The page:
I am a textual being. There have been entire stretches of life where being carried away by the currents of sound was entirely too much, and I couldn’t give you an answer to that age-old icebreaker, “What kind of music do you listen too?” A tumblr post on my musical loves is about the closest I have gotten.
But this Midweek Media Moment will be brought to you by chords, airwaves, beats and jams. Being plugged in to media today has beckoned me to step off the page and embrace video, music and other ways of being “carried away” through time-based forms.
Last week Kendrick Lamar released “To Pimp A Butterfly.” The phrase “tour de force” is very cliche, but this is one of those times where that description is warranted. It will leave you speechless for all the right reasons. Don’t take my word for it, though. Listen on Spotify and read these two very brilliant pieces about the album.
To be honest and black is, by nature, to be a threat. To be honest and black and poor is to know deeply and personally how racism and capitalism works.
To be honest and black and poor and smart is to know who is at fault. To be honest and black and poor and smart and gifted is to know how to move others to action.
-Carvell Wallace, Pitchfork
Ann Friedman, a smart person herself, talked to other smart people about the economics of the podcast boom.
The medium feels intimate. Unlike the audience online, which tends to click through and then bounce away quickly, podcasts draw people in for the duration of the episode. They feel a deep, personal connection with the hosts. In an era when other ad rates are plummeting and publications are trying to position themselves as membership organizations, this level of fervent fandom is something that most media outlets would kill for.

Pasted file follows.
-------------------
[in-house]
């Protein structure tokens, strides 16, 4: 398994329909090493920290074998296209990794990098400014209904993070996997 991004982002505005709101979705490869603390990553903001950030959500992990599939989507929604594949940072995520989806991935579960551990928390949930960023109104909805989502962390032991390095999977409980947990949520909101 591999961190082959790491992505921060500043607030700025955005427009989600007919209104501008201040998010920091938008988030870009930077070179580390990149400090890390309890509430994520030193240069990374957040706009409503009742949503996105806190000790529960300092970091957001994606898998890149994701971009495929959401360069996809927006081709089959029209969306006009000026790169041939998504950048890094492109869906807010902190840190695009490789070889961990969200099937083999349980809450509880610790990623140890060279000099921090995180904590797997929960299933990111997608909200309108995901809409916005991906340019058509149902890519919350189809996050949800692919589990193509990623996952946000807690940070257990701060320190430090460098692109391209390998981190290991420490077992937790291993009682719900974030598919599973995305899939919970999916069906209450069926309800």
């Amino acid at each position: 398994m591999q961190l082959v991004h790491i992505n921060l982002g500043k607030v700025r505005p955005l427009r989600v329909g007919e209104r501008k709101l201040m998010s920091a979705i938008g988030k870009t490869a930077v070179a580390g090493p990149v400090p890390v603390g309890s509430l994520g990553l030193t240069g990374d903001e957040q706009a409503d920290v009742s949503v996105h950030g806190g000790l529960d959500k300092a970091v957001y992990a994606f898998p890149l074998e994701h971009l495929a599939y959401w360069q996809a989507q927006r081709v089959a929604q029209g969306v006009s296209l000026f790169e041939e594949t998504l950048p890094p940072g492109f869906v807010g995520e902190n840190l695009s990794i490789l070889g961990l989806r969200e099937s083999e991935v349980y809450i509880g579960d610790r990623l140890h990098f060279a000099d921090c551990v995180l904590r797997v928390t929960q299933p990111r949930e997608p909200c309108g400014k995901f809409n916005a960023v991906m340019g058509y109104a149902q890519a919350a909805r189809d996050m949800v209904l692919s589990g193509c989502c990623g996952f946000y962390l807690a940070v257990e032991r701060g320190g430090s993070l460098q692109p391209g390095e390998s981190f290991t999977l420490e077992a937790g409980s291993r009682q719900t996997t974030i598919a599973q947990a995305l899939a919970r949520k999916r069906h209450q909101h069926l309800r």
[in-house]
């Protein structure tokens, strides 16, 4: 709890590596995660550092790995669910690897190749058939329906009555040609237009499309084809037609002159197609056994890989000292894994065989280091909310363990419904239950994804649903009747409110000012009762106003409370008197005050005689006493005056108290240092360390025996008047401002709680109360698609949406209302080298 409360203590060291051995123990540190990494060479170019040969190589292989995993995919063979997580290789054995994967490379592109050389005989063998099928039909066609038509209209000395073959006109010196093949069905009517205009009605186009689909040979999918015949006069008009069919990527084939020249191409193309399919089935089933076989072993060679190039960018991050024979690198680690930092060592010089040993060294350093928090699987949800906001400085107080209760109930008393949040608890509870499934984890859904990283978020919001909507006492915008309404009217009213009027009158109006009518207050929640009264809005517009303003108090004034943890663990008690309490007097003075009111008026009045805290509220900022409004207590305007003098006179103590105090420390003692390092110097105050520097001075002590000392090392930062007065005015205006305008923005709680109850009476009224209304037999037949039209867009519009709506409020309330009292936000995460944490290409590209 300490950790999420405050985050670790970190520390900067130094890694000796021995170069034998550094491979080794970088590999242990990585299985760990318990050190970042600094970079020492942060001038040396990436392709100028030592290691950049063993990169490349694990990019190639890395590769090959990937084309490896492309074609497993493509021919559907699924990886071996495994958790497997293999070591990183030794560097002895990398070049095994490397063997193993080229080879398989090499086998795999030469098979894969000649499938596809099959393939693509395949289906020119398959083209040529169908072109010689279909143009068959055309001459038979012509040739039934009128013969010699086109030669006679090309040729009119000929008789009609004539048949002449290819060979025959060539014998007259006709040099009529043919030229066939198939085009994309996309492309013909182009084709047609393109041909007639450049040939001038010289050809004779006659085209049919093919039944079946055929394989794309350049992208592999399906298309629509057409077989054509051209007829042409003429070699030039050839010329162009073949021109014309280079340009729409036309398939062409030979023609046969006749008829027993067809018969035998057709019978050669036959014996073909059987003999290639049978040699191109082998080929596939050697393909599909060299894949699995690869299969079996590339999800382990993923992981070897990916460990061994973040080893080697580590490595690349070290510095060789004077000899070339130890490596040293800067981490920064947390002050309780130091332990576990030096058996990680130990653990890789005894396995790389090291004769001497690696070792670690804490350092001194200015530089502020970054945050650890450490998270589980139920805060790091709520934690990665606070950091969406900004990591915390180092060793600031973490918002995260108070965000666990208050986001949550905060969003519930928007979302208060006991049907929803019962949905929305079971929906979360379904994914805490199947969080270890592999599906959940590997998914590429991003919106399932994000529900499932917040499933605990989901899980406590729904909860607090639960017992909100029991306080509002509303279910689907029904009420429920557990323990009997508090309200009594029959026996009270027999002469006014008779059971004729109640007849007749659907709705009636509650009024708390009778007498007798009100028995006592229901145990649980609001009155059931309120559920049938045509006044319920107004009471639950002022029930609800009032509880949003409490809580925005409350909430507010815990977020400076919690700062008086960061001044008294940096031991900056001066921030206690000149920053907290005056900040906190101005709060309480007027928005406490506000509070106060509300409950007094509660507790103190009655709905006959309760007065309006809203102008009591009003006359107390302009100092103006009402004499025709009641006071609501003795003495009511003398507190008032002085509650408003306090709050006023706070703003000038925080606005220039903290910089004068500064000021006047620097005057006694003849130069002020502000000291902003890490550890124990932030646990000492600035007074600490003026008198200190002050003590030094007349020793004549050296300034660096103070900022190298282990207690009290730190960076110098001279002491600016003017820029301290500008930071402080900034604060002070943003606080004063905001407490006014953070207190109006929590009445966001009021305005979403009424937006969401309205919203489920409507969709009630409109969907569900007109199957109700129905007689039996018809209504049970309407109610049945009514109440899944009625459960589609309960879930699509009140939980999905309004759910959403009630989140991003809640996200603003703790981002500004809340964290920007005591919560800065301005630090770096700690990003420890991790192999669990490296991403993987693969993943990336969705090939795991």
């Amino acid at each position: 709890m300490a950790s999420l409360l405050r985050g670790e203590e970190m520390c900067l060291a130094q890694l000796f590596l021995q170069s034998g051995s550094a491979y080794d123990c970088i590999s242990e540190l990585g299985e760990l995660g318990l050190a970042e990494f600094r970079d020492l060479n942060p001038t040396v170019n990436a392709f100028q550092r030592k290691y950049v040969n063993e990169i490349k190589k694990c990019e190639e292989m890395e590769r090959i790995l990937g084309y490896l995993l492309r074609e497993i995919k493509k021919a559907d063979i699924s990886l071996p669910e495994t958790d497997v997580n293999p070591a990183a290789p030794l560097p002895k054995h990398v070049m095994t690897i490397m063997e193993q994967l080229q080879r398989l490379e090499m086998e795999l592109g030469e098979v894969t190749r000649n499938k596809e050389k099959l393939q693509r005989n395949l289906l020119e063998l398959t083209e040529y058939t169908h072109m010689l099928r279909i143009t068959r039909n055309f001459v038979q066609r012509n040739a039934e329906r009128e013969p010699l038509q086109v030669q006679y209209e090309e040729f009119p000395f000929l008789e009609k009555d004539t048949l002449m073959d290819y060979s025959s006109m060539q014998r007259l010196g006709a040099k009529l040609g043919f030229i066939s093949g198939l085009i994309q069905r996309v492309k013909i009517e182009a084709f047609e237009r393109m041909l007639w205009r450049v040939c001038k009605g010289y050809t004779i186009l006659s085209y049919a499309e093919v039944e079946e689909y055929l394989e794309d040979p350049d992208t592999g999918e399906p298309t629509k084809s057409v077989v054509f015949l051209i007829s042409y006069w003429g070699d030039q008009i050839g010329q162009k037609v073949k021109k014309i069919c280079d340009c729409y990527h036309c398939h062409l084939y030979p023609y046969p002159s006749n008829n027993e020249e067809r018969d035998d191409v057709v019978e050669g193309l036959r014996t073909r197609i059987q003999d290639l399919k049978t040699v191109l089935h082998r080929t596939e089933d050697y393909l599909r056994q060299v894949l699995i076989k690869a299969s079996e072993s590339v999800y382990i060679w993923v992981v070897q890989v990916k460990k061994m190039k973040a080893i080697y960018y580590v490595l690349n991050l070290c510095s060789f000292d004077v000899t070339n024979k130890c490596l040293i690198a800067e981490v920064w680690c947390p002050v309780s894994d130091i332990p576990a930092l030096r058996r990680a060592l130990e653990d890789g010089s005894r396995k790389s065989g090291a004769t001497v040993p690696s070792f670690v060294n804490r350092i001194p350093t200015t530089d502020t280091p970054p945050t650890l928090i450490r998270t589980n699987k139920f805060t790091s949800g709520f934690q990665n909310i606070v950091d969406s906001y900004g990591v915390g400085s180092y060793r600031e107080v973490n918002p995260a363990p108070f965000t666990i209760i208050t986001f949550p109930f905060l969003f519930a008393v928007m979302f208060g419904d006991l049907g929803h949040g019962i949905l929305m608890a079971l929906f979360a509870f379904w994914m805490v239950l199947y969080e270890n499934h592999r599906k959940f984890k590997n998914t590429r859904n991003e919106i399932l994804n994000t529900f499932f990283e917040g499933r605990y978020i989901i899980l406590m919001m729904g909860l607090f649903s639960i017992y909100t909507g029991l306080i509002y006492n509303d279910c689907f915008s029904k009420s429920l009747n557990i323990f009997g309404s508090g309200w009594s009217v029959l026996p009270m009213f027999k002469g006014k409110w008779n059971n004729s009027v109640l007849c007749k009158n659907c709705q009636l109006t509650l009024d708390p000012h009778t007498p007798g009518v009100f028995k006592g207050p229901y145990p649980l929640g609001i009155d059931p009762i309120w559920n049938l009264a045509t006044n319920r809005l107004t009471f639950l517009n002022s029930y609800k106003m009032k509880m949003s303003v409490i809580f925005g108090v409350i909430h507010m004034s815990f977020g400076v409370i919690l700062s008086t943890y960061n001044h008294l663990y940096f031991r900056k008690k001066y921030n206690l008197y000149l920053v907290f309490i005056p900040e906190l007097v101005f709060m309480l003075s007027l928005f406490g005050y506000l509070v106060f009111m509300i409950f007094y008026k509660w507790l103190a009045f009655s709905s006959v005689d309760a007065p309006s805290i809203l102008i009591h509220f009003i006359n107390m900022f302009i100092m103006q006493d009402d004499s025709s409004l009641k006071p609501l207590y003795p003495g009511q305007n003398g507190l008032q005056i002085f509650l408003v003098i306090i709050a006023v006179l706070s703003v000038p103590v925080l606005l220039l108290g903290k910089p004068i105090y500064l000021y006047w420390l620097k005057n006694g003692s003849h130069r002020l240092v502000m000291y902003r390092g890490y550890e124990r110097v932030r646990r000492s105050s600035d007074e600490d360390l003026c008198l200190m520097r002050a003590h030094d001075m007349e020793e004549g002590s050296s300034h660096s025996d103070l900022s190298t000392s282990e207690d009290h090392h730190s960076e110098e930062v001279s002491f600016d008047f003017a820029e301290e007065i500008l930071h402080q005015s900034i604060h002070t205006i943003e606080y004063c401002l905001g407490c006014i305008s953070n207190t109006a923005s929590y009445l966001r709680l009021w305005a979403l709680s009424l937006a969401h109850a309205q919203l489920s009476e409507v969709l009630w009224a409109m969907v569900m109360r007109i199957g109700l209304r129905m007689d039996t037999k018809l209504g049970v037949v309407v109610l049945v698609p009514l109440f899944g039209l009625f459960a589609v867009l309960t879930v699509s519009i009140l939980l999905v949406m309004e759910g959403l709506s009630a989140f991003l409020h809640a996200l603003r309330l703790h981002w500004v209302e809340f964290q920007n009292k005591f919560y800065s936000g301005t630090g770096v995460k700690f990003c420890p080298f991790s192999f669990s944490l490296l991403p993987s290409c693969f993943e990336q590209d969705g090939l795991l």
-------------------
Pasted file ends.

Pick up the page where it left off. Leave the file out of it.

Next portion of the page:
And finally, I’d like to spread the word about This is My Jam, a simple network for sharing your “song of the moment.” As someone who has felt music can be evanescent, and who conceives of blocks of songs as the soundtrack for various phases of life, I appreciate its aesthetic and purpose.
Apparently, we’ve been able to post jams on the site since 2012, but it looks like a recent redesign made the platform more user-friendly and appealing.
The redesign lifts some of the restrictions the founders imposed on the site at launch: it introduces a history function, letting users see, and edit, their jams all the way back to when they joined; and it redesigns the song screens, which gel together the social and radio aspects of the site.
Also, half a million songs screens, which the site features, is described as “relatively low” in the above article. Welcome to the age of infinity.